Kinesiologist: Career Definition, Job Outlook and Training Requirements

Explore the career requirements for kinesiologists. Get the facts about salary, degree requirements and career outlook to determine if this is the right career for you. Schools offering Exercise Science degrees can also be found in these popular choices.

What Is a Kinesiologist?

Kinesiologists study the science of human movement in home, work, sport and recreational environments. With an education in kinesiology, individuals can work as a coach, athletic trainer, fitness instructor or physical therapist, among other options. Kinesiologists will train their patients to use exercises, stretches or therapy to manage pain, prevent injury, increase mobility and facilitate wellness. They will continue to track progress and modify any treatment plans as needed. These professionals will often work with other healthcare professionals to provide the best overall care possible for the patient. Since there isn't specific career data on kinesiologists, the information highlighted in the table below is for physical therapists, who have many of the same duties and education requirements as kinesiologists.

Degree Required Bachelor's degree
Education Field of Study Kinesiology, physical therapy
Key Skills Physical stamina, interpersonal skills, patience, attention to detail
Licensure/Certification Licensure is required in all U.S. states; certification is voluntary
Job Growth (2014-2024) 34% (for all physical therapists)*
Median Salary (2015) $84,020 (for all physical therapists)*

Source: *U.S. Bureau of Labor Statistics

What Does a Kinesiologist Do?

As a kinesiologist, you focus on how the body functions and moves. You work to rehabilitate, prevent and manage disorders that impede bodily movement. Exercise, athletics, work and even daily living are all possible areas in which a kinesiologist may be used. When working, you use extensive scientific approaches involving biology, chemistry, physics, sociology and psychology to examine patients. Because the body responds differently to different stimuli, all of the approaches have to be taken into consideration when working with clients.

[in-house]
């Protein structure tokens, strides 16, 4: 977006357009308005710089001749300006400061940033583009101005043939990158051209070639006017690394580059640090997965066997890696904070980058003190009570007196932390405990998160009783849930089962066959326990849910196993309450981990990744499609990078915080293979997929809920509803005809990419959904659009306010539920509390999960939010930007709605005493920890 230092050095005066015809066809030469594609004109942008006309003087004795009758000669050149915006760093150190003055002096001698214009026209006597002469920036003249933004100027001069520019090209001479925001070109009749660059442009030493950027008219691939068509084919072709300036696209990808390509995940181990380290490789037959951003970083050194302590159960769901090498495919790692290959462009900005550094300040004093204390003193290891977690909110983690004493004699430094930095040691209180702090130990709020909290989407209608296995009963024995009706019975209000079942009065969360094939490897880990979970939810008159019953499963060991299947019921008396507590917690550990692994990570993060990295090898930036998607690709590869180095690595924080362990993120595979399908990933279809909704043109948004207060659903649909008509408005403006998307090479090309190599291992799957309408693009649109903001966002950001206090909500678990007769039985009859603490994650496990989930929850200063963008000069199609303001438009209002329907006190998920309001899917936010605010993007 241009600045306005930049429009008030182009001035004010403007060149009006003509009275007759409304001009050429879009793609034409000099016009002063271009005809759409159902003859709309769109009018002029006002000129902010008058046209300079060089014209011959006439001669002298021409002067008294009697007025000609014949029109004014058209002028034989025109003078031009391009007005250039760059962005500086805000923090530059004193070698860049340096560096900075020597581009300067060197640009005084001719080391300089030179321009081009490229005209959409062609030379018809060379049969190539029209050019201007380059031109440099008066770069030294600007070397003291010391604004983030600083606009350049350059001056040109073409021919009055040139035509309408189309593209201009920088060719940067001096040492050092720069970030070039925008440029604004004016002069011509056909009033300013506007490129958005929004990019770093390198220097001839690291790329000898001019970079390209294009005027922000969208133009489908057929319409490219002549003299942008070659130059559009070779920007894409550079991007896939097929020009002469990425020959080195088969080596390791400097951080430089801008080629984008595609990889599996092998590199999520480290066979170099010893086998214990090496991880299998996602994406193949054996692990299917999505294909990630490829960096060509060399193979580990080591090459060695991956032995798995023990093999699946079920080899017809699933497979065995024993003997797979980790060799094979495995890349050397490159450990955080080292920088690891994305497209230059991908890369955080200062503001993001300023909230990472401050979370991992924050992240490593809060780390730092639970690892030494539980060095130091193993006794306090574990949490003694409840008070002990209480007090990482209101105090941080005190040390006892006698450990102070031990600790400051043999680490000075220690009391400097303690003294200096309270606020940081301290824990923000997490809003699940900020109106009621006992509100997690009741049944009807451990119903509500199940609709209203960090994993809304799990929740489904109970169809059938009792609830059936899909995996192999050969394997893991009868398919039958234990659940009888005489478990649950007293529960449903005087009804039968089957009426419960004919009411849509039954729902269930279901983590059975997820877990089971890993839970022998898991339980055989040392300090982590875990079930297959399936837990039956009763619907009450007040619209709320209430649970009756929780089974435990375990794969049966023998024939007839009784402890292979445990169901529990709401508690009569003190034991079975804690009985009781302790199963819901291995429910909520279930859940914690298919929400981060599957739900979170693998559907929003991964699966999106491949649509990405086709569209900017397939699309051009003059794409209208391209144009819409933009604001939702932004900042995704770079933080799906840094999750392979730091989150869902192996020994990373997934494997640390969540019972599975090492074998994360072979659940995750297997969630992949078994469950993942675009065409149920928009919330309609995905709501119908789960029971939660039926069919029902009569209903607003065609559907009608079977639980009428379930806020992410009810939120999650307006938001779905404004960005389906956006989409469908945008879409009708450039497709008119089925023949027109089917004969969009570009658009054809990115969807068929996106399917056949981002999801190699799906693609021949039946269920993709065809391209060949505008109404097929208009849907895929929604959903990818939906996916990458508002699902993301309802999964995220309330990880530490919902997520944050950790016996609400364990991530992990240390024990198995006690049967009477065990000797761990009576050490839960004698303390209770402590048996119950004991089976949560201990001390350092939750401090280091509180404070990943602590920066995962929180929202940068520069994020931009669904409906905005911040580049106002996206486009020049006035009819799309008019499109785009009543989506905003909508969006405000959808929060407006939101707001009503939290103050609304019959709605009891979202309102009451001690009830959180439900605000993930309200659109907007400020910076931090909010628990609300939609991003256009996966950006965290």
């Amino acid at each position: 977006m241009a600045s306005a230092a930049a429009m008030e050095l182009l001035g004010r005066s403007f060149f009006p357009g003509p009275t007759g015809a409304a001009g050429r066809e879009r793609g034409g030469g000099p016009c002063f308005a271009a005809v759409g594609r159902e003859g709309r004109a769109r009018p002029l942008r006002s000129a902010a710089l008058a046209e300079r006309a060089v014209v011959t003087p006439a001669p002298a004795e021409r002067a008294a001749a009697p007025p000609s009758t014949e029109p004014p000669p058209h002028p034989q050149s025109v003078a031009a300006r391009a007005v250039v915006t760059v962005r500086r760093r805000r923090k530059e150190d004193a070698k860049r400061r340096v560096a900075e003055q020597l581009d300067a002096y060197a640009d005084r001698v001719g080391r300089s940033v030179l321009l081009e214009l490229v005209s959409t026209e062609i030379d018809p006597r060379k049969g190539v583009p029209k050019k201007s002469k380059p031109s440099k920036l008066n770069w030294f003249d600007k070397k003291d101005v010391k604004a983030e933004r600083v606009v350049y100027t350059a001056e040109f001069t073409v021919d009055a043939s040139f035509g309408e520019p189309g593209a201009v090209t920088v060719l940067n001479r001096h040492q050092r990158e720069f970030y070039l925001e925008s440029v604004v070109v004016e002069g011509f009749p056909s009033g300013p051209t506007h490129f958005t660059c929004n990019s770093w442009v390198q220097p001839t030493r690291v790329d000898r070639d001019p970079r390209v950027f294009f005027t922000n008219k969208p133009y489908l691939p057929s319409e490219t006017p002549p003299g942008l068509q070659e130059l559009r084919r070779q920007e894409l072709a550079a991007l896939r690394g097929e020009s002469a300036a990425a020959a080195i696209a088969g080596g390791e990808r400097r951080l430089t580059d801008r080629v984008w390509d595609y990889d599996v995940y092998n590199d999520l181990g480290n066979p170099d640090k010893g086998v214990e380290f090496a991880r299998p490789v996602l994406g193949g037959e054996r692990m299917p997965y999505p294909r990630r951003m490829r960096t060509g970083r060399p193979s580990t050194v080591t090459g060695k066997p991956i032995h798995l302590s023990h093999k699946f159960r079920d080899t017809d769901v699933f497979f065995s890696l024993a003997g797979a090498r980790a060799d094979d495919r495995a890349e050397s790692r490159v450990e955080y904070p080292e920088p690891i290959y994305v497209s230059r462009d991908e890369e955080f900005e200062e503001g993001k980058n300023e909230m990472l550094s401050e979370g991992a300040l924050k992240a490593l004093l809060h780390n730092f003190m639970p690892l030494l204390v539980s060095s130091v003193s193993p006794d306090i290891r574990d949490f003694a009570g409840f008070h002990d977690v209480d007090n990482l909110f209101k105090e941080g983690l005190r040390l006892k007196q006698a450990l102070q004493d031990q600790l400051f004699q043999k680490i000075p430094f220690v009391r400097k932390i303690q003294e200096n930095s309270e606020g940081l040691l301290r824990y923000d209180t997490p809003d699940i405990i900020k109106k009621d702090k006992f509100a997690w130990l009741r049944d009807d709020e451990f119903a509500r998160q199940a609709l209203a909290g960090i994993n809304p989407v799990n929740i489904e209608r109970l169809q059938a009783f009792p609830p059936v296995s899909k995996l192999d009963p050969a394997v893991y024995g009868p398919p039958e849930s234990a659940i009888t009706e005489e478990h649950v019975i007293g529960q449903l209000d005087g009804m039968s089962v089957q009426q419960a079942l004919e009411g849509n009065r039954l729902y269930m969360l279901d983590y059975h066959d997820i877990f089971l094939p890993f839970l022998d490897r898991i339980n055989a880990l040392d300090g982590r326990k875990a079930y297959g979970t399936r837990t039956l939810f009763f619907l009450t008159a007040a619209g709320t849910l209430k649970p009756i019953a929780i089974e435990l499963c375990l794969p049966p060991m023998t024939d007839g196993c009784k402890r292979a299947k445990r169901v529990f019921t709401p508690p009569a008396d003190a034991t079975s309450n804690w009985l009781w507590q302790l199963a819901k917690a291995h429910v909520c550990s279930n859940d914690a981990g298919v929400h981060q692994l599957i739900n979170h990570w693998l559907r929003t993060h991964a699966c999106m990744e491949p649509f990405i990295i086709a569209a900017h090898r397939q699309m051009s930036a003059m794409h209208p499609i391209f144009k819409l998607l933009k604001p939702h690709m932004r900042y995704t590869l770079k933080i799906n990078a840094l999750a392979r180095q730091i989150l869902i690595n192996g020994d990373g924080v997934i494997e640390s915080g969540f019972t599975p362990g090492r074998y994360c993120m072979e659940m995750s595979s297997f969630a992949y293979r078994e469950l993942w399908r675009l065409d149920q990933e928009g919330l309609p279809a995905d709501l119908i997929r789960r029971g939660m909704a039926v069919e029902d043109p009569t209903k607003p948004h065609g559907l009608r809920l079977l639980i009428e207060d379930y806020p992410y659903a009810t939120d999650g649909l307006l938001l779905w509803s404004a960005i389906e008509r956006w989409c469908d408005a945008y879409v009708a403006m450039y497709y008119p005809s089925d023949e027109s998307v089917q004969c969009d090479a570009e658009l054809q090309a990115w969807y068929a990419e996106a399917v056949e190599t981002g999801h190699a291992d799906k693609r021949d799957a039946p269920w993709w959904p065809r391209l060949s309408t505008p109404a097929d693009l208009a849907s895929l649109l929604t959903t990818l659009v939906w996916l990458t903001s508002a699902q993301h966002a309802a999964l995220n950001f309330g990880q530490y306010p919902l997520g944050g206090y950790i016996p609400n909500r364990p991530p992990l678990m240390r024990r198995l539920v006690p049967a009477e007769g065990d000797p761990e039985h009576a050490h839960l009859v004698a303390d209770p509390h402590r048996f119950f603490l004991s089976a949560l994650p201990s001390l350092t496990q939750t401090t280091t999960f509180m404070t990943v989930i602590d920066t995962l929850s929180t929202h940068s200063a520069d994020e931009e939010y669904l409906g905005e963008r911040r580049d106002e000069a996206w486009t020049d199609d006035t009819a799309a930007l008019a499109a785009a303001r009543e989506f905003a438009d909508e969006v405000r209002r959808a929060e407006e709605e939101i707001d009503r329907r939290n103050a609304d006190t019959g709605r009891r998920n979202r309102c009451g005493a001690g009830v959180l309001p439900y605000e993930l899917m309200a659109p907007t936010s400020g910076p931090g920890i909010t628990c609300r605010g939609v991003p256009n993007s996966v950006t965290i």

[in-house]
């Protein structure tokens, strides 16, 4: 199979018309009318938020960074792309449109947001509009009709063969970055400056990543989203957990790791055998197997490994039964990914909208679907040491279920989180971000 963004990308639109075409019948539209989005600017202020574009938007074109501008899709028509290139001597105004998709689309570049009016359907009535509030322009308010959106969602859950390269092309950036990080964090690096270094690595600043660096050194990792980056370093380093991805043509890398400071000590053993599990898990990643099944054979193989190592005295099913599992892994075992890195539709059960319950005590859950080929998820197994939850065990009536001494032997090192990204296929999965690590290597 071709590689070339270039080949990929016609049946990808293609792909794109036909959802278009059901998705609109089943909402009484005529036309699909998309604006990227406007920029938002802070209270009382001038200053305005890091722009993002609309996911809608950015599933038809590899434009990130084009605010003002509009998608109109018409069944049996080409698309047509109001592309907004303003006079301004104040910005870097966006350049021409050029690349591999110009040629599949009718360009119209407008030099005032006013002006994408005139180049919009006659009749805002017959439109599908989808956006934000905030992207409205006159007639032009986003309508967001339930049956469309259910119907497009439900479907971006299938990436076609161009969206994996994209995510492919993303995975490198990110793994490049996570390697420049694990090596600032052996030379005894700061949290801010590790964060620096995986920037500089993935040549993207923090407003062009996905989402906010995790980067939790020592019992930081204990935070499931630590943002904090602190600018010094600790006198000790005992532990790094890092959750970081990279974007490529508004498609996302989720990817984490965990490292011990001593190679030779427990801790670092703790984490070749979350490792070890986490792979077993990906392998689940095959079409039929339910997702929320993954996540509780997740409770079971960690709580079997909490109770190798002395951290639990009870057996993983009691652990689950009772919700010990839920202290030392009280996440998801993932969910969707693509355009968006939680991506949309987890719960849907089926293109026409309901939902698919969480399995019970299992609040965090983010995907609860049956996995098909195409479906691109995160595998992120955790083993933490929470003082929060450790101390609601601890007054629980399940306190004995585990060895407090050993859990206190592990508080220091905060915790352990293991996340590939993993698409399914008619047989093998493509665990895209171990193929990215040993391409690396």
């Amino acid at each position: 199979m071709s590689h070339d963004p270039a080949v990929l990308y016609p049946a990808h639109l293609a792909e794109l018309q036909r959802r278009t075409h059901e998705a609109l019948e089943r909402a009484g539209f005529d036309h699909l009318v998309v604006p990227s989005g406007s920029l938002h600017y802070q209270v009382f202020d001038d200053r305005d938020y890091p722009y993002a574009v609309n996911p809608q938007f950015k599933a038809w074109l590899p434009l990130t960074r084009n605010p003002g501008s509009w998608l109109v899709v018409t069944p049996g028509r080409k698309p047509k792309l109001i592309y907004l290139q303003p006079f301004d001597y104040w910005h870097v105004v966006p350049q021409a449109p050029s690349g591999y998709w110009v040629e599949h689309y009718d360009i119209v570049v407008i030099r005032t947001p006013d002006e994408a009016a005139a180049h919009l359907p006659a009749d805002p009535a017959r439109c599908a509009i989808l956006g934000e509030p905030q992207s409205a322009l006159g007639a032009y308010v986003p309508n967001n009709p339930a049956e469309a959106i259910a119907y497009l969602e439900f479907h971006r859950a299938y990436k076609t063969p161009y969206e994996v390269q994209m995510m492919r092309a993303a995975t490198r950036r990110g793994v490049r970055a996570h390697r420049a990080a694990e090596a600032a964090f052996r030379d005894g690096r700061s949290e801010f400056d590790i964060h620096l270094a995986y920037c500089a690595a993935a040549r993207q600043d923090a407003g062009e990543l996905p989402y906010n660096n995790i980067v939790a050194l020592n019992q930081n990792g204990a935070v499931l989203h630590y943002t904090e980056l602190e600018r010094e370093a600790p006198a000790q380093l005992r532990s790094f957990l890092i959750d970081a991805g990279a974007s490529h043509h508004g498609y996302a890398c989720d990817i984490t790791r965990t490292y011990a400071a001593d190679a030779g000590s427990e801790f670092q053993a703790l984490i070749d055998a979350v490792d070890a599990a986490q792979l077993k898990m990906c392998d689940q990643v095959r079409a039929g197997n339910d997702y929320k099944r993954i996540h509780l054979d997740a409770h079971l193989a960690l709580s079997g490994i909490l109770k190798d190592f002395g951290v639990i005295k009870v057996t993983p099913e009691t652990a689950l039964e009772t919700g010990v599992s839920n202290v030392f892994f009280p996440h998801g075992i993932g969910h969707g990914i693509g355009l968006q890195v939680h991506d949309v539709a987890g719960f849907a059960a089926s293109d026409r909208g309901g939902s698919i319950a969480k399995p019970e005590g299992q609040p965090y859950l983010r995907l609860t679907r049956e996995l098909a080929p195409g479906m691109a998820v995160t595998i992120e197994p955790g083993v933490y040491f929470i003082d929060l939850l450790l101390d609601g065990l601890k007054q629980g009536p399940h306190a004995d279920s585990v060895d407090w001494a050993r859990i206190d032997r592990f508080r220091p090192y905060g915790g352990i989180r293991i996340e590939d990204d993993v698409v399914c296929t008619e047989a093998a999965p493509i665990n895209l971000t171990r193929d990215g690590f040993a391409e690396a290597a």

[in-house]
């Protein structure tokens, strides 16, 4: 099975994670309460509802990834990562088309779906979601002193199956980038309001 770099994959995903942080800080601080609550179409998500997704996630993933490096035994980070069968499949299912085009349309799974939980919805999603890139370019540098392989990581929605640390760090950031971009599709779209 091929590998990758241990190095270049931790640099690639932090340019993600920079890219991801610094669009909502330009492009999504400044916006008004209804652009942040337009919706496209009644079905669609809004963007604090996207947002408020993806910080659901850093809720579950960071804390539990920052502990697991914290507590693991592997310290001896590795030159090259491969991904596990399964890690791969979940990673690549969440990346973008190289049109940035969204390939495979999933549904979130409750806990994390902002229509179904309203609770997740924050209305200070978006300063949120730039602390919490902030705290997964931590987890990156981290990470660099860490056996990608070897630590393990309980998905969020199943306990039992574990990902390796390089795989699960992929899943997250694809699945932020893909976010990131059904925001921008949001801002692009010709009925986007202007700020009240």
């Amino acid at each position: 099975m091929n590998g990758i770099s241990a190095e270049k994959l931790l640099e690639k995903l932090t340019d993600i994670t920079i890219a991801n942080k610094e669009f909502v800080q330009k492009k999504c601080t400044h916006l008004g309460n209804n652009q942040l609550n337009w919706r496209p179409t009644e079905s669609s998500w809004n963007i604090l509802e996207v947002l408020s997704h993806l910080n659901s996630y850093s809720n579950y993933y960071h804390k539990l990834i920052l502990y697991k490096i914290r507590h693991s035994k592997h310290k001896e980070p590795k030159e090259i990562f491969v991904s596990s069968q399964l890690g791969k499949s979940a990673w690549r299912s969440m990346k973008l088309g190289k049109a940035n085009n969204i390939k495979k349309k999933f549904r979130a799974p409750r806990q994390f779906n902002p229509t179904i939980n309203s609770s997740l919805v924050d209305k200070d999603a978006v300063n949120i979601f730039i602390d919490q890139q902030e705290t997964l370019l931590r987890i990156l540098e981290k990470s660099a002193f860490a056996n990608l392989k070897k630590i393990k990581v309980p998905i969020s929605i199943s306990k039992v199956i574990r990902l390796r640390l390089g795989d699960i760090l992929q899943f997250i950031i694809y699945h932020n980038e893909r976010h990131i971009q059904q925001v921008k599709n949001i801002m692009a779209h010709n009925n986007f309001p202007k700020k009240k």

What Is the Job Outlook?

According to the U.S. Bureau of Labor Statistics, employment is expected to be much faster than average for physical therapists from 2014-2024 (www.bls.gov). The major factor behind this outlook is a demand for therapeutic services for the elderly and those afflicted with chronic illnesses. Additionally, physical therapists should have high employment opportunities in urban and suburban areas.

What Training Is Needed for this Job?

To become a kinesiologist in the United States, you typically need to hold a Bachelor of Science in Kinesiology or related health area. Kinesiology undergraduate course topics cover human anatomy and physiology, biology, physics, chemistry, exercise science and bio-mechanics. Community colleges sometimes offer two-year associate degrees in kinesiology and exercise science; however, many of these are designed for students who plan to transfer to a four-year college or university to pursue a bachelor's degree in this field.

There are also graduate programs in kinesiology available in some colleges and universities. Graduate programs feature the general wellness and health programs of a typical bachelor's degree level kinesiology program in addition to teaching, administrative and research based curriculums. Those pursuing a graduate level degree have work goals in research, professional exercise science or in college teaching.

What Are Some Related Alternative Careers?

Recreational therapy is a similar field that requires a bachelor's degree. Recreational therapists use recreational activities, like crafts, music or aquatics, to help treat ill, injured or disabled patients. Physical therapist assistants and aides are another related option. Physical therapist assistants and aides need an associate's degree, but must also have the proper state certification or license. These professionals help physical therapists treat patients with pain, injuries or illnesses.

To continue researching, browse degree options below for course curriculum, prerequisites and financial aid information. Or, learn more about the subject by reading the related articles below:

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